It’s like something out of It’s a Wonderful Life. A small bank provides a place for small depositors and borrowers to do business in a city dominated by big banks that serve only the wealthy. Then, after an earthquake and a fire destroy a quarter of the city, the small bank immediately rises from the ashes to provide its customers loans to rebuild and a place to safely deposit their money while the big banks close their doors for six months.
But unlike the popular movie, this story is true. In 1901, Amadeo P. Giannini had retired at the age of 31 after selling his share of a produce business for $100,000 ($2.7 million in 2014 dollars). He came out of retirement three years later to establish the Bank of Italy as “the little people’s bank,” eighteen months before the April 18, 1906 earthquake.
To his surprise on the morning of the earthquake, his employees had removed the bank’s $80,000 dollars in gold and silver from the Crocker National Bank vaults, and were ready to operate business. By early afternoon, he realized he had to remove the bank’s assets out of the city. He and an employee acquired two wagons to haul the bank’s fixtures and, more importantly, the money.
They hid the bags of money under crates of oranges. They traveled only four miles, during daylight, to the home of Giannini’s brother. After nightfall, they resumed the journey to Giannini’s home in San Mateo, fourteen miles south of San Francisco, where they hid the money in the ash pit of the living room fireplace.
As important as it was to get the bank’s assets out of the city, it is what Giannini did the next two days that set his bank apart from the big banks. He encouraged his customers to borrow money to rebuild and to deposit their money in his bank, where it would be safer than in the refugee camps that sprang up to house San Francisco’s homeless 225,000 citizens. He set up the bank’s “main branch” at his brother’s house and a second branch on the waterfront once the fires were contained. While the big bankers wrung their hands, Giannini put his bank to work, affording average San Franciscans the means to begin rebuilding the city.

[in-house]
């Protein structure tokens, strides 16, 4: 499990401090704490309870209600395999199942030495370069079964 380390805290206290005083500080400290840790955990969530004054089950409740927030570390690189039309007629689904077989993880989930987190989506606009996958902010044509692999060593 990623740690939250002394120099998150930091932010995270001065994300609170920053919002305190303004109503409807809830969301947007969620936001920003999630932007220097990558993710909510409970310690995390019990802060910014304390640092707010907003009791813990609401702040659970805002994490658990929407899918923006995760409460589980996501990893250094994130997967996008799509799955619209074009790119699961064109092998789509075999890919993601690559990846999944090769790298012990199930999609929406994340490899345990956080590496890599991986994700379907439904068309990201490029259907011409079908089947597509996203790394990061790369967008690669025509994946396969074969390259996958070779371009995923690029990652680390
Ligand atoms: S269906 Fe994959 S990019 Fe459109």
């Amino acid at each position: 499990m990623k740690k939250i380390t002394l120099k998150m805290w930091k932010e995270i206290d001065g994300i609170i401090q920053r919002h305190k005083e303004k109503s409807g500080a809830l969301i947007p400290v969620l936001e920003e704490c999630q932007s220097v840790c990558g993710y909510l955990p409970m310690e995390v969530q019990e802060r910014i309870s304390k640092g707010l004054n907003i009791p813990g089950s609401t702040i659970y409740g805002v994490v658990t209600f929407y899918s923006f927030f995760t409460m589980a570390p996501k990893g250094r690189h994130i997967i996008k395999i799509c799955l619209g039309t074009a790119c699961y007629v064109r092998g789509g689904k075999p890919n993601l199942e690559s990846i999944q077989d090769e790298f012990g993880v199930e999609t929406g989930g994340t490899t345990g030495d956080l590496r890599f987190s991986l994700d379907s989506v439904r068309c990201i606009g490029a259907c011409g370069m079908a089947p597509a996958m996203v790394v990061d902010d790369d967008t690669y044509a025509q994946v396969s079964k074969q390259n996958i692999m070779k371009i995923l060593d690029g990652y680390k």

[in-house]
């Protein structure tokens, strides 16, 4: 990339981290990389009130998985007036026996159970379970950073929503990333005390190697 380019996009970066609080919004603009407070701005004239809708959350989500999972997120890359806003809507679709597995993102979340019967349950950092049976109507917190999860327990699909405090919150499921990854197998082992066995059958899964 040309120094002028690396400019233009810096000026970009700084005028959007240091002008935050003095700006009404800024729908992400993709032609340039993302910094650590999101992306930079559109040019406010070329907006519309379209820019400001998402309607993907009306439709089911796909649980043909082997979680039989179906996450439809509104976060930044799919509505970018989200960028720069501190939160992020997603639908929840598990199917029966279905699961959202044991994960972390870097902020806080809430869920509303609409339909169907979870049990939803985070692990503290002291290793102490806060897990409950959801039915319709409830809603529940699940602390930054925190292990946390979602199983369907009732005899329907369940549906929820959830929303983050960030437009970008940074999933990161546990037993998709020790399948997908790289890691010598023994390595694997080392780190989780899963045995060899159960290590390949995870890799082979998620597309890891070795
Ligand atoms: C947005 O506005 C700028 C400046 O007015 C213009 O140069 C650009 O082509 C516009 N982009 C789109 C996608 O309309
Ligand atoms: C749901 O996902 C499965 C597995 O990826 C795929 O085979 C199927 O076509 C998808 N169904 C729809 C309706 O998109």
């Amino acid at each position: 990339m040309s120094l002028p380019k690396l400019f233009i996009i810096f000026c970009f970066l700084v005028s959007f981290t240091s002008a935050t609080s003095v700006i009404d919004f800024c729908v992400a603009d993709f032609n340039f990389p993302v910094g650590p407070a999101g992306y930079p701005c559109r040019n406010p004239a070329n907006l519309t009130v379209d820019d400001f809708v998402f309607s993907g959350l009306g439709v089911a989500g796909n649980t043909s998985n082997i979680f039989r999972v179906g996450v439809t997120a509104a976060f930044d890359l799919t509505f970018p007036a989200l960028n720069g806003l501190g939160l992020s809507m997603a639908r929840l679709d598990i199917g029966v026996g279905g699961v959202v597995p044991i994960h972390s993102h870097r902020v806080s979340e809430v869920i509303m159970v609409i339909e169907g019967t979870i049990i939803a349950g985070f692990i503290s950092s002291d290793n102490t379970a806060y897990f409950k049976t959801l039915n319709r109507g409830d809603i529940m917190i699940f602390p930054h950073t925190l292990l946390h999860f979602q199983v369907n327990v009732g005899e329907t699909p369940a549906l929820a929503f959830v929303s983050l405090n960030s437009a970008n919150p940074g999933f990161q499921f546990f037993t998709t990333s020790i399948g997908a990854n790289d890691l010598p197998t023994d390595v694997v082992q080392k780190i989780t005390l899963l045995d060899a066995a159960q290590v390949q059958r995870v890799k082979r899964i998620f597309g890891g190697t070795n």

Giannini made loans based on his knowledge of the borrowers’ character, not their credit reports. Years later, after he expanded and merged his way to build the Bank of America, he said every one of those 1906 loans had been repaid. The early version of the “Bailey Savings and Loan,” i.e., the Bank of Italy, did not remain small for long. At his death in 1949, the Bank of America was the largest bank in the United States.
- “Amadeo Peter ‘A.P.’ Giannini, The ‘Little Fellow’s’ Banker,” Entrepreneur http://www.entrepreneur.com
- “America’s Banker: A.P. Giannini,” Time (Dec. 7, 1998), http://content.time.com.
- Thomas, Gordon & Max Morgan Witts, The San Francisco Earthquake, New York: Stein and Day, 1971.
4 responses to “The Little Bank that Could and the 1906 San Francisco Earthquake”
Reblogged this on Nothing Gilded, Nothing Gained–Books & Writing at Middlemay Farm and commented:
From small beginnings a very nice man opened a bank . . .
Wanting more about the Giianninis I read that his father, a market gardener and epitome of immigrant success, was murdered on an August afternoon in 1876 when Amadeo was six years old by a disgruntled ex-employee who went postal and used a shotgun over $3 he thought he was owed. To quote the Sacramento Daily Union of the perpetrator, Joseph Ferrera, “It is probable he will swing for the present atrocious deed.”
He certainly was an interesting man with a fascinating history. The article focuses largely on one of the most dramatic weeks of his life. Thank you for your interest.
No, Thank-you. I relish those now forgotten sparks of history. To paraphrase TS Eliot about time past: passages… toward doors… that point to one end, which is always present.